DAVAO CITY (MindaNews / 01 October) — The National Labor Relations Commission (NLRC)-Davao granted the motion to release the appeal cash bond of P2.2 million to partially satisfy the judgment award of P4.2 million for delivery riders illegally dismissed by Foodpanda Philippines.
The delivery riders had earlier filed a motion with the NLRC-Davao last September 4 for the release of the appeal cash bond of P2,223,466 posted by the company.
In an order dated September 28, a copy of which was released to media on October 1, Labor Arbiter Rovyne G. Jumao-a granted the dismissed delivery riders’ motion to release the bond as partial payment of the P4,237,300.50 Foodpanda is supposed to pay the workers.
She said complaints Edmund D. Carrillo, Francis Ghlenn S. Costan, Nerjhun H. Claramon, Jeffrey B. Cabusas, Nawar S. Solaiman, Manuel D. Lapiña, and Roberto J. Gonzaga “manifested and confirmed that they have unanimously agreed to have the check issued in the name of their counsel.”
In a decision dated December 5, the NLRC 8th Division ruled that the delivery riders were “regular workers” and that they were illegally dismissed.
It affirmed Labor Arbiter’s finding of an employer-employee relationship between Foodpanda and delivery riders.
NLRC dismissed the position of the company that the delivery riders were mere “independent contractors.”
The agency said the Foodpanda’s imposition of a 10-year suspension from the firm’s rider application until June 13, 2031, was tantamount to a constructive dismissal.
“The unusually long period of suspension is clearly a dismissal in disguise as the complainants-appellees or any one in their position would have felt compelled to give up his position under the circumstances,” it added.
Employing the four-fold test, the NLRC said Foodpanda exercises power of selection and engagement, payment of wages, power of dismissal or discipline, and power of control over the riders’ conduct.
It said “power of selection and engagement” is manifest as Food Panda is “free to accept or decline engagement of an applicant based on its set of metrics” while the summary of weekly earnings and total earnings of the riders based on hours worked “is a substantial indicator of the payment of wages.”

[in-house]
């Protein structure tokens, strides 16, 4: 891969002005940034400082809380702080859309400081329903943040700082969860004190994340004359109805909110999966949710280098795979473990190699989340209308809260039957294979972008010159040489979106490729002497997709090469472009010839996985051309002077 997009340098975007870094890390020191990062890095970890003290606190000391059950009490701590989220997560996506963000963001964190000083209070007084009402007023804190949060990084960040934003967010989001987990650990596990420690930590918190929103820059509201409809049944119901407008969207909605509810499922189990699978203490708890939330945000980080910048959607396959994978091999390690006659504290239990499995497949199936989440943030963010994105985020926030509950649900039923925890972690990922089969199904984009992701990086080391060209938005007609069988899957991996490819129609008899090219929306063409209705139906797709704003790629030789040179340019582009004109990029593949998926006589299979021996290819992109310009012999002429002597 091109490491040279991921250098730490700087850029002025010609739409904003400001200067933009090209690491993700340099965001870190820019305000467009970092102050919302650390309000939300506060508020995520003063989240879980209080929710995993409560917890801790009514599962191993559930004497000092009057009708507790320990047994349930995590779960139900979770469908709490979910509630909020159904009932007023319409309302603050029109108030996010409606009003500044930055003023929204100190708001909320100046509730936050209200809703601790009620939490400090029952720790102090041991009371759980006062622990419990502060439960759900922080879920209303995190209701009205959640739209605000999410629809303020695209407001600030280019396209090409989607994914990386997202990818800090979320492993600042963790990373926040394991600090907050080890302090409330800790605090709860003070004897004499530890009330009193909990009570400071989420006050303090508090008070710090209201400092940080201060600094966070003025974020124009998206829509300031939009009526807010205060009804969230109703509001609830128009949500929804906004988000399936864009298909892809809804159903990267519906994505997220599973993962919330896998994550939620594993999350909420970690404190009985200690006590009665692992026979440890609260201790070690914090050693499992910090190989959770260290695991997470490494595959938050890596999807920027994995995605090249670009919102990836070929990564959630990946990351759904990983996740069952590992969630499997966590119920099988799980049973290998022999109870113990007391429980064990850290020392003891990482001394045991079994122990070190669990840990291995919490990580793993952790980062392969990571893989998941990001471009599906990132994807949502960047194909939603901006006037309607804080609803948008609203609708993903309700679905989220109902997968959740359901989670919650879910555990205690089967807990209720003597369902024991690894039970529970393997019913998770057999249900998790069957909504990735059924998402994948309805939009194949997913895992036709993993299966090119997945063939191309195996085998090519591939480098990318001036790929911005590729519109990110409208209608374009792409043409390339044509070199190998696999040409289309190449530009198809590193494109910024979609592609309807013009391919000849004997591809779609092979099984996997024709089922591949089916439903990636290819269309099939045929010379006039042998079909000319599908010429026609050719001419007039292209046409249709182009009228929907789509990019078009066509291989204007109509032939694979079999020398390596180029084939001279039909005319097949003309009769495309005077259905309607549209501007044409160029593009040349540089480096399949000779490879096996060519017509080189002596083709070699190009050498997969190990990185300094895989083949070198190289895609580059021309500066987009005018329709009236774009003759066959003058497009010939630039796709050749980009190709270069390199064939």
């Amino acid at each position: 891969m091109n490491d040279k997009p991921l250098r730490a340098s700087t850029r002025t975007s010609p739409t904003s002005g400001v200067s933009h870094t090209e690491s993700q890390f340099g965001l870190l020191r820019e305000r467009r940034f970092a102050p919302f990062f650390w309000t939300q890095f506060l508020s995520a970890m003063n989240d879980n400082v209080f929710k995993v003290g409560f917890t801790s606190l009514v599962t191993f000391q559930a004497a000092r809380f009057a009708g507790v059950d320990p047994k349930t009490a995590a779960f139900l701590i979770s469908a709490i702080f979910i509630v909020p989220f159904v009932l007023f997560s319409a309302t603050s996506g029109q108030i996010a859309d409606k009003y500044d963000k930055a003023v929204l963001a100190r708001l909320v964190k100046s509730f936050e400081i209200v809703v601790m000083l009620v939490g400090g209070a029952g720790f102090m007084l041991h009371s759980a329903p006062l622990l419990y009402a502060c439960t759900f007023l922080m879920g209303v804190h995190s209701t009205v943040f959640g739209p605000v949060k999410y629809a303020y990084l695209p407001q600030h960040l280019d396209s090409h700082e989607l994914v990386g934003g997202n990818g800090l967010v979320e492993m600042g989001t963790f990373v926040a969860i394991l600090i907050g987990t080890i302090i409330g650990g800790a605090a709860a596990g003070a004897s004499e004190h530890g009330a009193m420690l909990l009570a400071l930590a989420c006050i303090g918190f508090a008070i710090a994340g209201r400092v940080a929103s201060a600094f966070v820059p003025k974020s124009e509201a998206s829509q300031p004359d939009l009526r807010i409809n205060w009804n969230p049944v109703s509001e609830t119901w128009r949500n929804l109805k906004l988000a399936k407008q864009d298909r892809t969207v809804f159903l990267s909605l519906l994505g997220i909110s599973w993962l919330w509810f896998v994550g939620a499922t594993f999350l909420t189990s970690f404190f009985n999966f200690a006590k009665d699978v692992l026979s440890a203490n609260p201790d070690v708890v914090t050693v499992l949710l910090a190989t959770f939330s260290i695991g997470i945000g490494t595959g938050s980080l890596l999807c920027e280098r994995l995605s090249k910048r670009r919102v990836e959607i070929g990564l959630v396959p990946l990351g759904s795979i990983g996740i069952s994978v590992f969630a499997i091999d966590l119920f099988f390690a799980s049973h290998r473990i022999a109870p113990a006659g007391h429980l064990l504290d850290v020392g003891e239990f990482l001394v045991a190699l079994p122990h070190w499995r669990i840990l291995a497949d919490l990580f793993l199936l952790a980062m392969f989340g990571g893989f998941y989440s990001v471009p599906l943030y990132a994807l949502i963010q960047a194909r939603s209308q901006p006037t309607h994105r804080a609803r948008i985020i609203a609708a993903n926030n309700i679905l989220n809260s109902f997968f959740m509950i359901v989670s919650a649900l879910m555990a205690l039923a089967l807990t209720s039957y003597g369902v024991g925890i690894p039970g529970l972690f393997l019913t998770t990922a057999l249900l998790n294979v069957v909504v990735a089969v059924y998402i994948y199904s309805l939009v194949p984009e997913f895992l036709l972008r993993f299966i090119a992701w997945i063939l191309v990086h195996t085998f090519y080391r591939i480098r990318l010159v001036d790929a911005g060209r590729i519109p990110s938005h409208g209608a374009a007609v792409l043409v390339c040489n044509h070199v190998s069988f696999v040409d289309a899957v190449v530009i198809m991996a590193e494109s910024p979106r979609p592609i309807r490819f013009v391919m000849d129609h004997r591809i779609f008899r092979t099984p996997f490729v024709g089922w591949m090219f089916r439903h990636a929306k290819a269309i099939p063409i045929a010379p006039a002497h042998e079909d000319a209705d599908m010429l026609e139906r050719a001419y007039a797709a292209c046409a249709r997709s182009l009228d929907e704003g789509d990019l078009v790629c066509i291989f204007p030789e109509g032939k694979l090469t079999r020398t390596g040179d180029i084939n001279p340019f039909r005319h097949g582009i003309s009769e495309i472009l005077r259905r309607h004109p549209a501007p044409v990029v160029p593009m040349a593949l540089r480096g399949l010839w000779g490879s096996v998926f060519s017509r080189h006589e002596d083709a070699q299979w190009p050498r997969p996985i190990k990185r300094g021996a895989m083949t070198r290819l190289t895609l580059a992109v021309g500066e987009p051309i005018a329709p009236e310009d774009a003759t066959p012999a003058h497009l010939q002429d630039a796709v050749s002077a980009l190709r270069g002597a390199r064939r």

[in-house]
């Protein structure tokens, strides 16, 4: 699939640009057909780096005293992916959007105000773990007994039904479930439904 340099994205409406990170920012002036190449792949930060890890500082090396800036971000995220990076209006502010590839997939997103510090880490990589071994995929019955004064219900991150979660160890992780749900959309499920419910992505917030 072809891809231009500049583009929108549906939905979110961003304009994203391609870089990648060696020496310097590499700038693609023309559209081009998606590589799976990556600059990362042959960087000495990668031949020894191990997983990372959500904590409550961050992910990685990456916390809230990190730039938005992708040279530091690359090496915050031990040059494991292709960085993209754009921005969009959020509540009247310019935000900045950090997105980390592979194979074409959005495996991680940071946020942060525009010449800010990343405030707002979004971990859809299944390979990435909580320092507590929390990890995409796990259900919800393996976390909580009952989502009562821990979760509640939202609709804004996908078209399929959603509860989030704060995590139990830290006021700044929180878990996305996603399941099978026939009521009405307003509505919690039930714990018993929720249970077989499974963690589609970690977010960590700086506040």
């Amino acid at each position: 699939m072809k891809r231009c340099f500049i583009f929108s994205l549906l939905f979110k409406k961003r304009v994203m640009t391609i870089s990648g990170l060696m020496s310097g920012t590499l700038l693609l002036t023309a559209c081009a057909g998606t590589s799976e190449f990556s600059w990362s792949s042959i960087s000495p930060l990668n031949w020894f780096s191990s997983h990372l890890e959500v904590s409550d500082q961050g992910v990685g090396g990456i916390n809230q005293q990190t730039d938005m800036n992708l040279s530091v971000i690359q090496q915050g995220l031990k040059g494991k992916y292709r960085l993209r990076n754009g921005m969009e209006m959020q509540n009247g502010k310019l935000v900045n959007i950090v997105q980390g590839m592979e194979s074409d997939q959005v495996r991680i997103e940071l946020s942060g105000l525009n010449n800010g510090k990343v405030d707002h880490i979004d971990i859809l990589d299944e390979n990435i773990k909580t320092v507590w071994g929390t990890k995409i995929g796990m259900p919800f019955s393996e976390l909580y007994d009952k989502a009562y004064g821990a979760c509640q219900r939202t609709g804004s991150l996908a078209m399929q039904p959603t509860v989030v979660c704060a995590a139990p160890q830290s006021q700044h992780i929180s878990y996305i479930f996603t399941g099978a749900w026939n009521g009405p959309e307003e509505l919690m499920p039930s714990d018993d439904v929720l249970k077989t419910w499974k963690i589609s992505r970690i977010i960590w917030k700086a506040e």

It added that withdrawal of access to the Rider App is “punitive disciplinary measure rather than a preventive measure.”
“Considering that the withdrawal of access to Rider App (was) meted after FP’s (Food Panda) delivery riders’ alleged violation, the measures alluded to by respondent FP is necessarily of its power to discipline,” the NLRC said.
The NLRC also examined circumstances that established Food Panda’s exercising power of control over the delivery riders such as designing and controlling the scheduling of their work, employing a rating system, evaluating the rider’s weekly performance, and monitoring the activities of its riders, among others.
“Through taking and processing of online data and GPS system, Food Panda closely monitors the riders’ taking of delivery requests, routes, location, time of delivery, phone and SMS communication with the clients, and actual completion of delivery,” it said.
In 2021, the terminated delivery riders were accused of initiating a “No Show” campaign, urging other riders not to show up on their assigned schedule in protest of inconsistent earnings they received as “service fees” from Foodpanda.
Although the campaign did not push through as complainants were reluctant to “forego a day’s worth of income,” they were shocked to learn that they, along with 100 other riders, were suspended from accessing Foodpanda’s mobile application for their alleged participation in the planning of the supposed protest.
According to the Labor Arbiter, the firm subsequently established a Whistleblower Program via Google forms and encouraged suspended riders from reporting the persons behind the campaign in exchange for reinstatement. (Antonio Colina IV / MindaNews)